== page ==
1993 Pontiac Bonneville SSEi 3.8L Supercharged V6 from North America


Don't go out of your way to buy this car, but if a good example presents itself..


Interior is falling apart, with dramatic driver seat wear, loose panels, and worn controls.

EGR valve failure.

Weak fuel pump.

Cracked radiator.

Leaking windshield.

Broken tranny mount.

ABS/TC system failure.

Worn pulley bearings.

Peeling clearcoat.

General Comments:

...but with 220,000 miles, what can you expect? It runs and it isn't dangerously rusted, unlike most northern Bonnevilles.

It's a large, reasonably safe four-door car that you can buy for about $1000-$2000. Build quality is poor, materials are second-rate, especially in the interior. The instrument panel is ugly, secondary controls are not logically positioned, and the cruise controls are just awful. Much of the "technology" is just gimmick, like the overwrought digital compass display.

On the positive, the interior is spacious, the front seats are reasonably comfortable, with a wide range of adjustment (though the steering wheel always seems to be in the wrong place), the rear seats are wide (but too low, forcing your knees up into the seatbacks), and the trunk is more than ample. Exterior styling isn't beautiful, but also isn't ugly.

Performance is above average for an early 90's large sedan, and the torquey V6 makes the car feel lighter than it is in a straight-line, but the car can't match the fun, communicative steering and handling of the much smaller Honda Accord from the same period. The ride is decent, avoiding most of the disconcerting "float" typical of American cars, and allowing some feel of the road. The brakes on the SSEi version are inadequate for a "sporty" car.

Fuel economy is typical mid 20's in the real world, but supercharged versions require Premium fuel.

Watch for rust (especially where the front sub-frame connects to the body).

Would you buy another car from this manufacturer? Yes

Review Date: 9th October, 2011

1993 Pontiac Bonneville SE 3.8 from North America


The luck of the draw, I got a good one


Engine has not had anything done to it, transmission shot, has also had AC compressor clutch, alternator, master cylinder, runs great, very well maintained, painted parts of the body that started flaking off.

Transmission was saved for $1500.00.

General Comments:

Very important please - subframe, mine was rusted out. I thought only Buicks had this happen. However, junkyard subframe and new bolts for $200 and I feel safer too. Still looks good, seems like it moves effortlessly.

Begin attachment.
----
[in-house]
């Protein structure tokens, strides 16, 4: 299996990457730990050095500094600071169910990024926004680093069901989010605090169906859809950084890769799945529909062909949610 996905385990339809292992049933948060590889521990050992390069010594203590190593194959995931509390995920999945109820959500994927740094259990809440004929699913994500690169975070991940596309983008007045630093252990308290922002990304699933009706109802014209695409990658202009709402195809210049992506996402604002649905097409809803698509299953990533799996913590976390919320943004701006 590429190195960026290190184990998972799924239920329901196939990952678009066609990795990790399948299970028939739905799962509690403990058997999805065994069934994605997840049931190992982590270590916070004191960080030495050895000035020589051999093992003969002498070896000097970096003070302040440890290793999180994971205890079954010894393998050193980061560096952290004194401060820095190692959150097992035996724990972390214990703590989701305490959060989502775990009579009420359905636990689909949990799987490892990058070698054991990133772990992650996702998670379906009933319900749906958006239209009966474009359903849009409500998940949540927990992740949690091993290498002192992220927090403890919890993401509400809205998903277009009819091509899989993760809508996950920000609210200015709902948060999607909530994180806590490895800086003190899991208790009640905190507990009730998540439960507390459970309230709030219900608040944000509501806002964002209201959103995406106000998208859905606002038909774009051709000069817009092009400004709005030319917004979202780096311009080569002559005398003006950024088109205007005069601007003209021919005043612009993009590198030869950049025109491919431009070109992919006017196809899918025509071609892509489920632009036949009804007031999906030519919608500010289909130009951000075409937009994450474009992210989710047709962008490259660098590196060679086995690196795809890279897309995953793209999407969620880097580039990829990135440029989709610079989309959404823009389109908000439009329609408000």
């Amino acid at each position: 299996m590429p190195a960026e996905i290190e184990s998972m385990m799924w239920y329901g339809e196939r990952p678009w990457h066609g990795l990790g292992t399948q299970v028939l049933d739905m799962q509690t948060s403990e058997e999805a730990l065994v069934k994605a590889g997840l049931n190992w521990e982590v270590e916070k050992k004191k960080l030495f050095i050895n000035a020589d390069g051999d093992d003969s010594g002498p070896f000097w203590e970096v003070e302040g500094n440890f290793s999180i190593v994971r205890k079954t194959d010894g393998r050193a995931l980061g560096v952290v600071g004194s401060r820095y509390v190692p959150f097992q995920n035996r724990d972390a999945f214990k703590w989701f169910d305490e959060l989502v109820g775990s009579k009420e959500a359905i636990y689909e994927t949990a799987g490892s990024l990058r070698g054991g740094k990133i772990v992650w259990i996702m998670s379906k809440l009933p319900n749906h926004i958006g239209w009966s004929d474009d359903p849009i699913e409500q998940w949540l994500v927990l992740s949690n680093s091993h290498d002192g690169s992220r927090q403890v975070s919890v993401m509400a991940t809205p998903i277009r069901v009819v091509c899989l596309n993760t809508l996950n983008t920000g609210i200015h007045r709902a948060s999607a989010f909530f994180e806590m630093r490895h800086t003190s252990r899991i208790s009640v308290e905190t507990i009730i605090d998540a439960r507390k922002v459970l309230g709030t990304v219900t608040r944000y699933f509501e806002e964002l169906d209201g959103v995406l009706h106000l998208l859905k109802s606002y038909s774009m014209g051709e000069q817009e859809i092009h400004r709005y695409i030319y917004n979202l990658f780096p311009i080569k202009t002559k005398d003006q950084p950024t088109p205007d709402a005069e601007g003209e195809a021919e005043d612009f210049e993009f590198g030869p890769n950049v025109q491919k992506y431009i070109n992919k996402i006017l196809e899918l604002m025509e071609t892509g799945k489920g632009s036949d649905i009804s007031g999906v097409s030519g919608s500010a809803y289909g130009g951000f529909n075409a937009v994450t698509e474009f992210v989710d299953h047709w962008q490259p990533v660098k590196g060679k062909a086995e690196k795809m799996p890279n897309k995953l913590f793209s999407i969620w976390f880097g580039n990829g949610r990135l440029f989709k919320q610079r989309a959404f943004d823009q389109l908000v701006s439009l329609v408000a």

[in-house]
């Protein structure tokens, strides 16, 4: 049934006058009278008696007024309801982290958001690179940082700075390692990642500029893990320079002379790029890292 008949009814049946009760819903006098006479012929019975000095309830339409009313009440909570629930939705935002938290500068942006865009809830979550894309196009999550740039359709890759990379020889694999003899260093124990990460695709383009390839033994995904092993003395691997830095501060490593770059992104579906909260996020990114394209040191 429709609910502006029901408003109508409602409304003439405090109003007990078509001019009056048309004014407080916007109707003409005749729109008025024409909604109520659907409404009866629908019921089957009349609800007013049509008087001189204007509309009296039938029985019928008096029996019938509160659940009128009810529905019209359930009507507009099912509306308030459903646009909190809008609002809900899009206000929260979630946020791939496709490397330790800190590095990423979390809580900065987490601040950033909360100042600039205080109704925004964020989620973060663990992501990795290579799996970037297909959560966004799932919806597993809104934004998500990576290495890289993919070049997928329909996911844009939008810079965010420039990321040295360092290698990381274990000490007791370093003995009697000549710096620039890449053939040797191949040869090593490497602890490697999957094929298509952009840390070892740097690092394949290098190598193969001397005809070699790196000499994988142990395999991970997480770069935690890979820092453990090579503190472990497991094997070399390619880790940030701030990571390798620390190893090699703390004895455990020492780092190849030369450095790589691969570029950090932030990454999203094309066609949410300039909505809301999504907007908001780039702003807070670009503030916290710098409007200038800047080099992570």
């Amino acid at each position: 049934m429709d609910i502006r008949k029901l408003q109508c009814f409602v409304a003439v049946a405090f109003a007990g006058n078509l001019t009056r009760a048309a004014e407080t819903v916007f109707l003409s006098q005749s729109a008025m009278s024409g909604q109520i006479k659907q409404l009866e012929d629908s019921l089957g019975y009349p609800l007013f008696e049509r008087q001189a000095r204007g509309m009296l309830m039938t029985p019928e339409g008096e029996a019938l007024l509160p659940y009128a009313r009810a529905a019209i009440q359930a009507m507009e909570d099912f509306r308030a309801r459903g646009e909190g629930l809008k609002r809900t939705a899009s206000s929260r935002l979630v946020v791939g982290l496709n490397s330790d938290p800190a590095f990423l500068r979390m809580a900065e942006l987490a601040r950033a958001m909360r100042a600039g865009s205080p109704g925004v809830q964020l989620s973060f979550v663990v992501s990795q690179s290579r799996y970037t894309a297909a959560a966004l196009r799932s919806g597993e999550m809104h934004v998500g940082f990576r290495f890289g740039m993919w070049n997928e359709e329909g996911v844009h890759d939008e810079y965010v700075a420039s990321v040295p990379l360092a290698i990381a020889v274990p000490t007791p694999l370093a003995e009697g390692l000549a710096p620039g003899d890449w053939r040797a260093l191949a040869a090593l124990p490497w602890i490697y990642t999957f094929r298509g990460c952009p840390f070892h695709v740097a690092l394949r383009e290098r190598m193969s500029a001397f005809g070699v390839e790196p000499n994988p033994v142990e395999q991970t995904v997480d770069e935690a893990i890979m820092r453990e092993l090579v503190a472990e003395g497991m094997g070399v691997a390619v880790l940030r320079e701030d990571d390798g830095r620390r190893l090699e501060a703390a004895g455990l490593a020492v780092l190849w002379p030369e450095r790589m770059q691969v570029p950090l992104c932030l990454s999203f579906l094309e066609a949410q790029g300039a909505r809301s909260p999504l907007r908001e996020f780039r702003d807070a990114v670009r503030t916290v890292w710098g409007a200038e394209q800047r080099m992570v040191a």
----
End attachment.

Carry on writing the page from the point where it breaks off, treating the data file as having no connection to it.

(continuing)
Would you buy another car from this manufacturer? Yes

Review Date: 6th February, 2011

20th Aug 2018, 16:50

What do you mean "luck of the draw?" Luck of the draw implies that most of these were garbage and that you managed to find a good one. The fact is, these are great cars.

21st Aug 2018, 10:33

You could actually make the exact same comment on any used car. I remember I bought a barely new 2006 Trailblazer that was only actually privately owned for 8 months. Even with that I wondered why they were selling it so fast. Seemed too small and they simply bought a new Denali.

I have had good used cars and also lousy ones. Even with diligence and a skilled mechanic along, parts and issues crop up that can fail. Even happens with new cars that may be a lemon. So luck is part of any mechanical purchase. That also has included new/used motorcycles and boats I have owned.

One major issue, with even low hours or mileage on these, is ethanol issues with untreated fuel. They look new, but internally are a disaster.

1993 Pontiac Bonneville SLE 3.8 naturally aspirated from North America


Best car I ever owned


Broken interior parts.

Fan relay harness short.

General Comments:

I just replaced my Bonneville with a 99 Camry, and seriously miss the old girl. I drove it down to Mexico from Canada at least a half dozen times, and she never let me down. Plenty of power from the reliable 3.8, and not a car that draws a lot of attention.

A/C finally packed it in at 300,000 kilometers, and I had some rust issues with it spending so much time on the coast of Jalisco, Mexico.

I find the 99 Camry I bought to replace it not much car for the money in comparison to my Bonnie. I find the Camry seriously lacking in the creature comfort and power departments. The Bonneville had surprisingly good fuel economy for the H.P., and I find that the Camry has disappointing power for its economy. Somebody got a good reliable beater when they bought the old girl.

Comparing the two vehicles, I would have to say that yes, Pontiac does built excitement, and Toyota builds boring, expensive, albeit reliable vehicles. How much more reliable than the old Bonnie only time will tell. I am not looking forward to the $800 bill when it comes time to replace the rubber timing belt on the 2.2 litre engine in the Camry at 150K. Never was an issue with the Bonnie.

Would you buy another car from this manufacturer? Yes

Review Date: 16th January, 2011